Emirates Airlines Chief Commercial Officer Adnan Kazim has said the company is open to more ties up with Indian carriers, including Tata group that recently won the bid for Air India. Tata also owns a majority stake in Vistara and budget airline AirAsia India.
He was quick to point out that the agreement with SpiceJet was very much on but “for any cooperation to work, we need the capacity to create flexibility between the airlines in term of the offering”.
Kazim, who joined Emirates in 1992, heads its strategic planning and revenue optimisation teams that play an integral role in the airline’s commercial success.
In an interview during the recently concluded Dubai Air Show, Kazim tells Moneycontrol why India should move from air bubbles to bilateral arrangements and how the country has room for more players. Edited excerpts:
How has the tie-up with SpiceJet helped you in the number of cities and passenger numbers to and from India?
The intention was to make it more seamless in terms of the codeshare arrangement between the two airlines. We did not move as fast as we expected from both sides due to the pandemic and it was maybe a kind of hurdle in this cooperation.
But definitely, our intention goes way beyond SpiceJet. We are quite an open airline to consider even having a deal with more airlines that we can add more value including, the Tata group and other groups’ airlines that will come in.
Our objective is to have and build much solid win-win relationships between our network and their networks, whether it is in India or some other places through the frequent flyer programme, through cargo and so many other avenues. We are open to all these opportunities with more Indian carriers if that will add value for both airlines.
With SpiceJet, we will engage once again and hope that we can explore how we can put things back where we left them in pre-pandemic times.
Is the agreement with SpiceJet on or off?
The agreement is on. We could not utilise it properly because of the pandemic. Restrictions on capacity are another hurdle. That did not help the situation to move to the next level. The flights are quite full from both sides. For any cooperation to work, we need the capacity to create flexibility between the airlines in terms of the offering. Once that is done I am sure it will work.
India was among the top 10 destinations for Emirates globally, both in terms of revenue and passenger numbers. With the closure of the Indian borders and the start of bubble flights, where is it now?
Pre-pandemic, we had 65,000 seats a week to India. We were doing over 171 frequencies. India was among the top five stations in the world in terms of contribution and point-to-point traffic.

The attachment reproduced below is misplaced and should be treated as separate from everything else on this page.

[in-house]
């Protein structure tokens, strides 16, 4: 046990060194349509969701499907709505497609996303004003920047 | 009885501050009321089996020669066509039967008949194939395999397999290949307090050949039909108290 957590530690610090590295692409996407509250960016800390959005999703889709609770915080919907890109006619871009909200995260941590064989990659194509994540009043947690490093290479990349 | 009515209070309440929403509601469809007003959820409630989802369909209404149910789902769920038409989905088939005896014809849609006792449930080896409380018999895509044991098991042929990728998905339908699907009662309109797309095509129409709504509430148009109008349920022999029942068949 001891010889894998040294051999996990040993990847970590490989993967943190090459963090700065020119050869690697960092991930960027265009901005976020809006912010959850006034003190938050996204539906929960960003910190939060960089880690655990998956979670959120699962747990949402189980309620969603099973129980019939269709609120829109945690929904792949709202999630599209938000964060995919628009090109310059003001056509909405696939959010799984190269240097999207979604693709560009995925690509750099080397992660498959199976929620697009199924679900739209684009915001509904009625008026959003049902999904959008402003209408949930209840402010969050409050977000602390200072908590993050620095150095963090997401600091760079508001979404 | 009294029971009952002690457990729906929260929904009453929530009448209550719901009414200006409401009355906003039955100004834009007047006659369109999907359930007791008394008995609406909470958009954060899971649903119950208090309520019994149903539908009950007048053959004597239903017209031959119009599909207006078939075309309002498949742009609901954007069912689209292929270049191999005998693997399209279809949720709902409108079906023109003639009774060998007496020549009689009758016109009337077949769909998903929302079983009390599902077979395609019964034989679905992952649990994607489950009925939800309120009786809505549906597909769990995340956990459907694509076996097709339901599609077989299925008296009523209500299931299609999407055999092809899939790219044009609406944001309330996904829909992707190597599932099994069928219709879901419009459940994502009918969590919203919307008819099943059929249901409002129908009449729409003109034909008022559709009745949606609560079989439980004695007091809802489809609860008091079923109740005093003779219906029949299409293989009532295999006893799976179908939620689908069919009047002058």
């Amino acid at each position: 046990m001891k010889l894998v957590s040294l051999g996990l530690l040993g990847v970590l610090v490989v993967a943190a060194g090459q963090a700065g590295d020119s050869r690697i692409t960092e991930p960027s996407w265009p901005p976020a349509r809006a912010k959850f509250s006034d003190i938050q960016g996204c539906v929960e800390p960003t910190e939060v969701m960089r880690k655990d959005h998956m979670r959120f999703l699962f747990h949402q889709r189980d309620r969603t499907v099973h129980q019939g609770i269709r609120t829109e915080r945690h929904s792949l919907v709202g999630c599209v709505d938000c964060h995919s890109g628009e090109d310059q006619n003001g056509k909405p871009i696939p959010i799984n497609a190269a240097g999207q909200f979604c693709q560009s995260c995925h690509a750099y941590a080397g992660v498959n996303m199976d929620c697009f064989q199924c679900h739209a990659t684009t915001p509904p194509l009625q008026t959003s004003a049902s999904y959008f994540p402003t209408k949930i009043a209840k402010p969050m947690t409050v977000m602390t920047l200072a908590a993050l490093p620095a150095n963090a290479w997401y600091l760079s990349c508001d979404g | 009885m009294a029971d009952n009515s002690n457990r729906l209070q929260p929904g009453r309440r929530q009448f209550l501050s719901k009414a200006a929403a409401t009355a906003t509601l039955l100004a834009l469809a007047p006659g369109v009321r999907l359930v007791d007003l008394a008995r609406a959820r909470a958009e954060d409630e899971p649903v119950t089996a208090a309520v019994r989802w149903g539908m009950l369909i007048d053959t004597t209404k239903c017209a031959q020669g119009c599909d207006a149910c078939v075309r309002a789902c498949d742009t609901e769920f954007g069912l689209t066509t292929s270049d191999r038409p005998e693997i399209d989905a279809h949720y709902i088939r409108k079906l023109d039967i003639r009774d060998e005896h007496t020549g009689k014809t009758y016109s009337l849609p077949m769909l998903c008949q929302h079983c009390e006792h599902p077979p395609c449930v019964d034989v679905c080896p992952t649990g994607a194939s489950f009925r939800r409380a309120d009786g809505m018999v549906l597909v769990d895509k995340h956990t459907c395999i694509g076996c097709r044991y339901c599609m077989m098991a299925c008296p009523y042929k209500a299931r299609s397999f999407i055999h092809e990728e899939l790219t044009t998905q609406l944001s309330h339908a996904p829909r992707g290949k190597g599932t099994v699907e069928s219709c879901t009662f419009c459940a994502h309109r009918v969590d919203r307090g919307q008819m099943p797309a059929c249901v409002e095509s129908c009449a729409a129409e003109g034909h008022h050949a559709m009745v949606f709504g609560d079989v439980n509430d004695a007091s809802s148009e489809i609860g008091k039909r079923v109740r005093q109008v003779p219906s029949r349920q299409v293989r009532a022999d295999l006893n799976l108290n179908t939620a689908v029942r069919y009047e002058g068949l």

Today, India is sitting in the middle of the list of countries that we are working with the limited capacity that we have.
So the air bubble is making…
Definitely, the air bubble is quite a restriction to the pattern of demand. Particularly, the point-to-point demand between the UAE and India, which is quite big. The limited capacity which is around 30 percent of the pre-COVID is a restriction and a limitation.
If I look at where the seat factor is between Dubai and India by Emirates today, all Indian carriers are almost at 100 percent seat factor. We are not doing a good favour to the consumers. Today the prices that we are offering are way exceeding the norm because of demand and supply with the limited seats we offer. This definitely hits the price and people are paying much higher than they are supposed to.
Are you advocating going back to the bilateral arrangement?
For sure. Sooner rather than later, bilaterals should be activated because it is not helping anyone. It is not helping the Indian carriers or the Indian airports and jobs and not helping UAE’s airlines or consumers.
How much has the tie-up with flydubai helped in the Indian market post the opening up?
In the 4,800 seats that we share, the ratio is 60:40 between Emirates and flydubai in terms of the air bubble capacity offering. We have solid cooperation with flydubai and the points that we codeshare on cover 95 destinations.
In India, the demand is way exceeding the current capacity. If I look at the 100 percent seat factor by all carriers, it gives a message that India can take more. At one time maybe COVID was driving the whole thing, but today we are well immunised against COVID. The airports are well-equipped to receive more traffic. People want to travel.
We hope that India will reconsider and move from air bubbles to bilaterals. Things need to come back to normality.
Emirates launched the premium economy on many routes, including to the US. Do you see it helping you get a larger share of the outbound market from India?
The Emirates premium economy will officially be coming sometime next year. We are looking in terms of a June-July 2022 timeline.
The thinking is that economy passengers who pay the higher fare will move to premium economy. Plus there is a big portion of SME and leisure business travelers for the premium economy.(Ashwini Phadnis was at the Dubai Air Show on the invitation of flydubai)